Techstars Chicago may not have held its annual Demo Day at the House of Blues, but the 10 startups that took the stage at the Northwestern Pritzker School of Law Thursday night still rocked the house.
“This is a no-sizzle evening,” Techstars Chicago managing director and Belly founder Logan LaHive told the crowd at the event.
Indeed, the event was fairly sizzle-free. Unlike in years past, there was no live music, no keynote, no light show and no R2-D2 sightings. That’s not due to lack of imagination, but by a desire to change what Demo Day is designed to accomplish.
When LaHive took over as managing director in February, one of his goals was to make Techstars Chicago “insanely founder focused.” Part of that new focus meant making Demo Day less about throwing a community-driven event and more about getting the cohort’s companies in conversation with investors.
So, instead of the familiar pomp and circumstance at the House of Blues, the accelerator held a day-long Investor Demo Day at 1871 on Wednesday. But the re-imagined community Demo Day at the Northwestern Pritzker School of Law Thursday night still offered founders the opportunity to pitch to friends, family, mentors, customers and supporters.
The founders who took the stage survived a rigorous vetting process. Techstars Chicago received over 3,000 applications for its 2017 cohort. Of those 3,000 startups, 350 were given an in-person interview and only 25 were invited to Chicago for a final interview.
The Techstars Chicago 2017 cohort underwent a rigorous 90-day bootcamp designed to turn budding startups into big businesses. Judging by the Demo Day pitches, the cohort is ahead of schedule.
Abode co-founder Kyle Stoner said that when the company joined Techstars Chicago, it existed only as an idea. Fast forward three months and Stoner can pitch a functional cloud-based platform that uses data science to match home buyers with the right realtor. Abode is actually the second startup Stoner and co-founder Carson Junginger founded, having also founded Pangea Money Transfer.
How big a dent does a Starbucks habit put into a retirement plan? That’s just one of the questions Harbor, a retirement planning platform, is out to answer. Harbor analyzes financial accounts and spending habits to tell users how much they need to contribute to retirement each month, along with which companies and plans are right for them.
Immersed uses virtual reality to help remote teams become better connected and more productive. The startup uses proprietary artificial intelligence and computer vision to give any laptop camera the power of motion tracking, allowing users to interact with their virtual workstations and coworkers using their own hands.
“Our platform brings all the elements of the physical office into the virtual world,” founder Renji Bijoy said.
Omelas had the most intense presentation of the day, and that’s because it’s working in an intense industry. The startup uses data analytics, machine learning and qualitative analysis to help companies and government agencies understand and combat terrorist recruitment efforts.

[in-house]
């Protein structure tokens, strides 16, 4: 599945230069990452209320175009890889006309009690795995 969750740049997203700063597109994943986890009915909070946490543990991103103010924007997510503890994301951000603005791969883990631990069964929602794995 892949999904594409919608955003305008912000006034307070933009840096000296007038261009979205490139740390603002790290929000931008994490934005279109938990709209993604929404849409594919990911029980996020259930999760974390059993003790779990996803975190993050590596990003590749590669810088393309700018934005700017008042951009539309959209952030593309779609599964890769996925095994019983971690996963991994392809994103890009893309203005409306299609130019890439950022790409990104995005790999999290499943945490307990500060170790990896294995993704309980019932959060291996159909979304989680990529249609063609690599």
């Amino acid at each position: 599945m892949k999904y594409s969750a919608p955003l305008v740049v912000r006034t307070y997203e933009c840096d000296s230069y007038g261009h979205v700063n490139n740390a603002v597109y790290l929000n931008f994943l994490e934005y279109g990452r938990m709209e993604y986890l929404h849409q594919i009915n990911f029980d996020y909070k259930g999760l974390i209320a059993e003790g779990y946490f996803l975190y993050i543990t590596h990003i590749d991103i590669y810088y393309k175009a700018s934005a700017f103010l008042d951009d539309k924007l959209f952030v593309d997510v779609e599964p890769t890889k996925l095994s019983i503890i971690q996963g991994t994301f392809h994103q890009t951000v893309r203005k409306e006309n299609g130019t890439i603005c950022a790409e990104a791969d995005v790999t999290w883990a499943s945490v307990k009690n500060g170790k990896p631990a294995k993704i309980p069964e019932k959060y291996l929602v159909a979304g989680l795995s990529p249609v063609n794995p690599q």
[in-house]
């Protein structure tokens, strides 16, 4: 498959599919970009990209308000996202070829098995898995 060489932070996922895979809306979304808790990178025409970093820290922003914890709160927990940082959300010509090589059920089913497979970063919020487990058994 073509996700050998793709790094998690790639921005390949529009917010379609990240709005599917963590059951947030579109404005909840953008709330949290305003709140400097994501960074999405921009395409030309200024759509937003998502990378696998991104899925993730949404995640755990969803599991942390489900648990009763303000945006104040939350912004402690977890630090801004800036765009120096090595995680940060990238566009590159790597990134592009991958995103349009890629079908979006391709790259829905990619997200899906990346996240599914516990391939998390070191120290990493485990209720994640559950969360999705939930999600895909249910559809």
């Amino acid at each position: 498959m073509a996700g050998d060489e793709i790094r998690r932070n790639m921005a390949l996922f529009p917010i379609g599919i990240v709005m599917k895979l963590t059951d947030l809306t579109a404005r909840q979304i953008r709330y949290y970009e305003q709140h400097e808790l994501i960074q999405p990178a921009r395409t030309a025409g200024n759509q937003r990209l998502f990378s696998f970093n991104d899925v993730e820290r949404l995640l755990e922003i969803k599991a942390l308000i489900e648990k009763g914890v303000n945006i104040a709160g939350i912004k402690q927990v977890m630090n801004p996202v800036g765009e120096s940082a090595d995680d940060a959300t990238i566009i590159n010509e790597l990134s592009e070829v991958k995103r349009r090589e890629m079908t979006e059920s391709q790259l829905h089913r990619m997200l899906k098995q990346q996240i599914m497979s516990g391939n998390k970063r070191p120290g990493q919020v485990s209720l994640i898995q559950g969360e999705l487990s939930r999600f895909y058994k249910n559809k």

Co-founder Benjamin Dubow earned points for the most unique use case when he talked about how Omelas had helped foil the plans of a Macedonian terrorist.
4Degrees is designed to help people better utilize their professional relationships. The platform syncs and analyzes contact data, categorizing those contacts to let users know who is best to reach out to in certain professional situations.
“Your network is your biggest source of opportunity and you engage very little of it,” co-founder Ablorde Ashigbi told the crowd.
According to Allie co-founder Emily Hsieh, the top reason tech workers quit their jobs is due to unfair or inequitable work environments. Enter Allie, a Slack bot designed to uncover and proactively address hidden biases and provide employees an outlet for reporting microaggressions.
Hsieh says Allie has drawn interest from many companies, with SpotHero and Pandora reportedly on the startup’s waiting list.
Elemetric is an API service for the blockchain internet. The startup was originally working to help digital-native companies better understand consumers but pivoted to the blockchain space about a month before demo day. Despite that change in focus, founder Daniel Mason said Elemetric already has its first customer.
Swag.com helps companies create swag people actually want. The e-commerce platform’s clients include tech industry heavyweights like Facebook, Google and WeWork. CEO Jeremy Parker’s pitch was well-received despite the fact that he didn’t bring any swag for the crowd.
Futury helps engineers make data-driven career decisions. Using artificial intelligence and real-time market data, the platform tells users whether a job matches their career goals.
Co-founder Maor Idan said he was inspired to build Futury after accepting a software engineer job based solely on salary and realizing within six months that his career was going nowhere.
Paladin is a cloud-based platform that helps legal teams run better pro bono programs. The platform makes it easier to manage those programs and monitor employee engagement. Founder Felicity Conrad said pro bono is the fastest growing segment of social corporate responsibility, which could explain how Paladin has already landed Verizon as a customer.
Image via Shutterstock.
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